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radon in Iowa

Iowa Lacks Guidelines to Track Radon in Schools

Iowa Lacks Guidelines to Track Radon in Schools

CEDAR RAPIDS, Iowa - Look both ways before you cross the street. Tell a teacher if someone bullies you. Sit quietly while you ride the bus. There’s a long list of warnings out there to help kids protect themselves from potential school dangers.

One that is far less common is, “Be careful, you might be inhaling radon.” After all, how do you protect people from something that has no smell, color or taste?

“It’s a gas that’s going to take the route of least resistance,” said Dr. Chuck Lynch, a professor in the department of epidemiology in the University of Iowa’s College of Public Health.

The Environmental Protection Agency has classified all 99 of Iowa’s counties in Zone 1, meaning they have the highest potential for indoor radon concentrations above 4 picocuries per liter, even though the agency maintains that “there is no known safe level of exposure to radon.”

Braley Proposes Radon Mitigation, Testing Bill

State and local officials applauded a bill introduced by an Iowa congressman Thursday aimed at detecting and ending the present problem of radon exposure in Iowa schools.

Rep. Bruce Braley, D-Iowa, introduced the End Radon in Schools Act Thursday. The bill, if passed, would “protect students, teachers, and school employees from high levels of radon in schools,” according to a press release from Braley’s office.

“We need to ensure that our schools are safe from unacceptable levels of this harmful gas,” he said in the press release. “You cannot see, taste, or smell radon, but it poses a real risk to Iowans. Iowa has one of the highest levels of radon radiation in the country, and I introduced this legislation to ensure that Iowa kids, teachers, and employees are safe from harmful levels of radon when they go to school.”

Radon is an odorless and tasteless gas that is produced by the decaying of uranium that occurs naturally in both water and soil.

Tripoli Couple Hopes to Raise Awareness of Radon Risk

Tripoli Couple Hopes to Raise Awareness of Radon Risk

TRIPOLI (KWWL) -
Radon is the second leading cause of lung cancer. What's frightening, the gas can't be seen or smelled. It's found naturally in the soil, and makes its way into homes.

The good news--there's a way to get rid of radon before it becomes a problem. We caught up with a local couple affected by radon, who hope their story might help others.

Duane Buchholz knows he's lucky to be alive, after being diagnosed with stage four lung cancer last year.

"His prognosis was not very good," said Lavera Buchholz, Duane's wife.

When Duane was first diagnosed, it was quite a shock, especially since he's never been a smoker. But doctors had a good idea of what might have caused his cancer.

"They said, 'Well have you ever check your house for radon? That's the second leading cause of lung cancer,'" Duane Buchholz said.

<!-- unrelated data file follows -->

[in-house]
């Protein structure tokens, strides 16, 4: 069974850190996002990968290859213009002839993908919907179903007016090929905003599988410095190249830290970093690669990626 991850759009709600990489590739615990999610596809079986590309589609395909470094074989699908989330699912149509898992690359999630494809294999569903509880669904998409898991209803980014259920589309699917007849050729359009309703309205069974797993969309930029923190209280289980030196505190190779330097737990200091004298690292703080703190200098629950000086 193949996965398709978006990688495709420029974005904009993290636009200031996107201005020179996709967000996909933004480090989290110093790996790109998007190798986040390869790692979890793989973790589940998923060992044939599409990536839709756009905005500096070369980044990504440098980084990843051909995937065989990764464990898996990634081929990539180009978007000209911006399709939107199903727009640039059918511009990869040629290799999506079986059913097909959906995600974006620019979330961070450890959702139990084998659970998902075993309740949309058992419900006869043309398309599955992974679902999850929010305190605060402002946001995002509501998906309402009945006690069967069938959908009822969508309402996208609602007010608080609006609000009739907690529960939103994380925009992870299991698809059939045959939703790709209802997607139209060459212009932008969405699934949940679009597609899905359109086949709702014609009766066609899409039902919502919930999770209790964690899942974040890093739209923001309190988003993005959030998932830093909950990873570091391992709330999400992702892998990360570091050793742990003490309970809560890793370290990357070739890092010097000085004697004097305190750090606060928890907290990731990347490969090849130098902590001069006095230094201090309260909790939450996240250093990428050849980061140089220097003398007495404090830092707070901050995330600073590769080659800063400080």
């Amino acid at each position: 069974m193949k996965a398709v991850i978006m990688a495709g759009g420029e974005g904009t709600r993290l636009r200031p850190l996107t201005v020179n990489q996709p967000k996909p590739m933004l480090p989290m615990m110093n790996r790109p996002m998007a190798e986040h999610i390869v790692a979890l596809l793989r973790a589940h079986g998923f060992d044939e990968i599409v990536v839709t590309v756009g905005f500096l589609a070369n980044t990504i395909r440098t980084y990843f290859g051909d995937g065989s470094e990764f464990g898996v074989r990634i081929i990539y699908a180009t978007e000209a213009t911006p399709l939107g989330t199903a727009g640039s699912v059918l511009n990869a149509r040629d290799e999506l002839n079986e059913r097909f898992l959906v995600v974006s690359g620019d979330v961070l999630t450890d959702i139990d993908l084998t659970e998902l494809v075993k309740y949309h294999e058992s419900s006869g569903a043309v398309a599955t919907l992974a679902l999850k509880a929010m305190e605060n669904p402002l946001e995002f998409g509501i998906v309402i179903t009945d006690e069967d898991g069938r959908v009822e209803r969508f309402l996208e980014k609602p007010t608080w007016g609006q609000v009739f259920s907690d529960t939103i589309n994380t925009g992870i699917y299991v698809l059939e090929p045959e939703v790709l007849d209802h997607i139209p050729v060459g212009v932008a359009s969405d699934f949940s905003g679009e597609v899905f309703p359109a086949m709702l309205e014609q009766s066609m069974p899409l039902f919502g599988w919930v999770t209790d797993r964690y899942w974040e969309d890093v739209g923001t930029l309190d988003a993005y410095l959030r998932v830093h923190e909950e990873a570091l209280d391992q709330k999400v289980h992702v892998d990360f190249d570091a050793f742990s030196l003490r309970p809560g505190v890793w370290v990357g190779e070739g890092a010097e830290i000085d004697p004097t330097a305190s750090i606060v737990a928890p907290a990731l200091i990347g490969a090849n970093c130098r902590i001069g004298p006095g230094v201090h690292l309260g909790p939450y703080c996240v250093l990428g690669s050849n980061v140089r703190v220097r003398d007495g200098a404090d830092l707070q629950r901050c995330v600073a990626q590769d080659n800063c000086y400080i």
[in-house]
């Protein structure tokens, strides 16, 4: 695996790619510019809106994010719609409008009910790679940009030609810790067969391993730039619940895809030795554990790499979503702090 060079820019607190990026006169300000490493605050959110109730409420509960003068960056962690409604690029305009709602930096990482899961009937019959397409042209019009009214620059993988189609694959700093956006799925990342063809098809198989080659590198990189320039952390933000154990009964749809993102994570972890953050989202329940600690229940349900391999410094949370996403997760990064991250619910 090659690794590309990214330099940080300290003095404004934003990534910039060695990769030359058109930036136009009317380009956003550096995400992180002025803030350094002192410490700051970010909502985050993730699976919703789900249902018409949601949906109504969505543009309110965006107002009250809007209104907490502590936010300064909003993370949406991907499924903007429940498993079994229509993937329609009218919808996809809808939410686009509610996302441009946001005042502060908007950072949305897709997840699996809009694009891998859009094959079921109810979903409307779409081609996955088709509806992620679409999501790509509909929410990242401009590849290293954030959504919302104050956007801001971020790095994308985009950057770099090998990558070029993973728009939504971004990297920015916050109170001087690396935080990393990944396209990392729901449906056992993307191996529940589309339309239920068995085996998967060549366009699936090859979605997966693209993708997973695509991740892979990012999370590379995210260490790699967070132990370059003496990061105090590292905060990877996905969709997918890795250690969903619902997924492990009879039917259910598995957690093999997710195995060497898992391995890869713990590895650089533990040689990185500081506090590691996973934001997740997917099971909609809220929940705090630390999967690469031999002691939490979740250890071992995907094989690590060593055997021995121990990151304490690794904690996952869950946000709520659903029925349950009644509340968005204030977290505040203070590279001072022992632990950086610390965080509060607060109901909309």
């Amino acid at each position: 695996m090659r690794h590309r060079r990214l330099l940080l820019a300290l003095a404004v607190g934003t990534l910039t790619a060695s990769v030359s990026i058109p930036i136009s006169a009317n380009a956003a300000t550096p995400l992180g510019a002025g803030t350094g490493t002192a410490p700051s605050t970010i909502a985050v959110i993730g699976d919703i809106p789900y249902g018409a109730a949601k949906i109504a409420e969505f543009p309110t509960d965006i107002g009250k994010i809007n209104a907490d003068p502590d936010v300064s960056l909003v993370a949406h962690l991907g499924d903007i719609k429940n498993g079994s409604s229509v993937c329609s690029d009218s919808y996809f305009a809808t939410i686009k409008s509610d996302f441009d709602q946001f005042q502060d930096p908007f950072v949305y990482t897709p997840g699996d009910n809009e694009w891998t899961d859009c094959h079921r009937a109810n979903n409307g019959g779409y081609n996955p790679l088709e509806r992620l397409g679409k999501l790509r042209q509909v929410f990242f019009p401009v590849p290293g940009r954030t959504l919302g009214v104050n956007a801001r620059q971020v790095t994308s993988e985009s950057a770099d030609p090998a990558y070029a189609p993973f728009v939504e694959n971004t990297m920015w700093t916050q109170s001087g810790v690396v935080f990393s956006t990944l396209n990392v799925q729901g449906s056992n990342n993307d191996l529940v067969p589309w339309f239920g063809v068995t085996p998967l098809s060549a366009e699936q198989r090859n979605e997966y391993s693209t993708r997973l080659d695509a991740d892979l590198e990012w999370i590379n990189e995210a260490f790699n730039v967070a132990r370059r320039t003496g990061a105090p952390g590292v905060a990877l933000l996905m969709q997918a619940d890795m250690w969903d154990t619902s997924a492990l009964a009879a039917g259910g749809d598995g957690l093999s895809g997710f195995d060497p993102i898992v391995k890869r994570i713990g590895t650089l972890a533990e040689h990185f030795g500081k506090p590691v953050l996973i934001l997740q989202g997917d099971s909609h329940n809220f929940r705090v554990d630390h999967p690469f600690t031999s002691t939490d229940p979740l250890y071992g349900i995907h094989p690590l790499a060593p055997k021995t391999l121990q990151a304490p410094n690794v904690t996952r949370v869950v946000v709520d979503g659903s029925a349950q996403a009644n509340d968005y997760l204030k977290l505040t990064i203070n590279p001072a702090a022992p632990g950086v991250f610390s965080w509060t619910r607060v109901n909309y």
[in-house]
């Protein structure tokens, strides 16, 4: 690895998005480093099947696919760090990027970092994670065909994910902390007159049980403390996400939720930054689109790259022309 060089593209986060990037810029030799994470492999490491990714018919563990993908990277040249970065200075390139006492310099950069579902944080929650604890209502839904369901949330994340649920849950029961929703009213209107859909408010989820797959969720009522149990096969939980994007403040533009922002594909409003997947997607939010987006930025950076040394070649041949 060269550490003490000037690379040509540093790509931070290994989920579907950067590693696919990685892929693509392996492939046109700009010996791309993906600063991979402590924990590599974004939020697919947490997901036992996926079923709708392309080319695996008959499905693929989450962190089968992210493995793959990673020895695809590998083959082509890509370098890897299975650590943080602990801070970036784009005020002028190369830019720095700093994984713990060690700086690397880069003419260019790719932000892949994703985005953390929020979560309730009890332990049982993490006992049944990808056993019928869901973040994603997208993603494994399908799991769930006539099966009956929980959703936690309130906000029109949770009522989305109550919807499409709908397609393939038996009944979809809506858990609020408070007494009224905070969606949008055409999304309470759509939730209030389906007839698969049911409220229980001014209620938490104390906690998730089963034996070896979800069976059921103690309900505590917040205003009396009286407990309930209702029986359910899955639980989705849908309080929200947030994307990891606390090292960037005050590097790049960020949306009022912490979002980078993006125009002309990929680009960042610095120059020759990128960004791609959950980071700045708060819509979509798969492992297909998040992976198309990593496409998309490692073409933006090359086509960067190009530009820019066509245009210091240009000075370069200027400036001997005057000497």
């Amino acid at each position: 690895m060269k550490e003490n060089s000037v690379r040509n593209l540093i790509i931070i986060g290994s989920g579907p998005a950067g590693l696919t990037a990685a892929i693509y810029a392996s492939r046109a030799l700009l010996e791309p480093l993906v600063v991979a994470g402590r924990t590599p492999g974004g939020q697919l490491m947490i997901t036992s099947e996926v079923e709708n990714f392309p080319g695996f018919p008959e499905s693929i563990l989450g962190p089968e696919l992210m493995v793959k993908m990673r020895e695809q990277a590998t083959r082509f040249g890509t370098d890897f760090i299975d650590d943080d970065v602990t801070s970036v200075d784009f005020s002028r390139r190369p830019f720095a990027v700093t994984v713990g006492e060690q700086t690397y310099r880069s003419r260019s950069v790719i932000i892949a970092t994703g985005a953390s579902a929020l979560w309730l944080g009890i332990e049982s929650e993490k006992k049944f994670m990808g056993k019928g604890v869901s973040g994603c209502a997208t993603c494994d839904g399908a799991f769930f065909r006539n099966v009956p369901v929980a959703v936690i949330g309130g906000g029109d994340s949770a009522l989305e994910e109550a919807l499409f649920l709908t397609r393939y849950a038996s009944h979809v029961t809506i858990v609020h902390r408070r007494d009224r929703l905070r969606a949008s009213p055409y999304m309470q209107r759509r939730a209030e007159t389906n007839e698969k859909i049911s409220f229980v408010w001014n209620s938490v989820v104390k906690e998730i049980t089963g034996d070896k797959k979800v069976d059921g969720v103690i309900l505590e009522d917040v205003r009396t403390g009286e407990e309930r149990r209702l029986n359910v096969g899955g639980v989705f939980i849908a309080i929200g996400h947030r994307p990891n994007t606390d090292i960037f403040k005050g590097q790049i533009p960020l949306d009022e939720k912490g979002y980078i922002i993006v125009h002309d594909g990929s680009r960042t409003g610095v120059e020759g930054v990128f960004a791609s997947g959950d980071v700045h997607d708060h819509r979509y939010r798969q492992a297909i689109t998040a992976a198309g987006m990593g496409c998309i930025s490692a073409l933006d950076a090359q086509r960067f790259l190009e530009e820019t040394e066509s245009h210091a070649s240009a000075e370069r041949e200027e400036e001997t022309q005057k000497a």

Concern Over Radon in Iowa Sparks Discussion

When one soars above the Flyover State, a colorful patchwork of cornfields expands below. A closer look at the bucolic landscape reveals flourishing gardens filled with flowers and fresh produce.

Crisp, fresh streams can be heard trickling through the pastures. But these serene observations of Iowa miss one integral element — something that can't be seen, smelled, or heard.

The state's invisible and odorless presence is the radioactive gas radon — which experts estimate is responsible for causing 400 lung-cancer-related deaths across the state each year.

On a bigger scale, radon is a leading environmental carcinogen and second most common cause of lung cancer in the nation, behind tobacco use.

These numbers have caught the attention of environmental and public-health advocates throughout the state who are determined to educate, inform, and push for legislation related to radon safety.

Cancer-Causing Radon Escapes from Legislative Attention

Cancer-Causing Radon Escapes from Legislative Attention

Radon, typically found in the basement of a house, kills 400 Iowans a year, but the state health department cannot carry out a state law designed to help protect residents from the deadly gas because it doesn’t have any staff to do so.

Hundreds of radon mitigation systems that are supposed to funnel toxic gas out of basements are not getting tested and could be defective.

Classified as a class A carcinogen like arsenic and asbestos, the colorless and odorless gas causes lung cancer when radon decay particles attach to dust and are breathed into the lungs and damage the DNA, according to the U.S. Environmental Protection Agency.

“The law says we’re supposed to do inspections but we can’t because we don’t have the funds to do it,” said Rick Welke, radon program manager at the Iowa Department of Public Health. “There’s people installing 200 systems a year, and they’ve never been inspected.”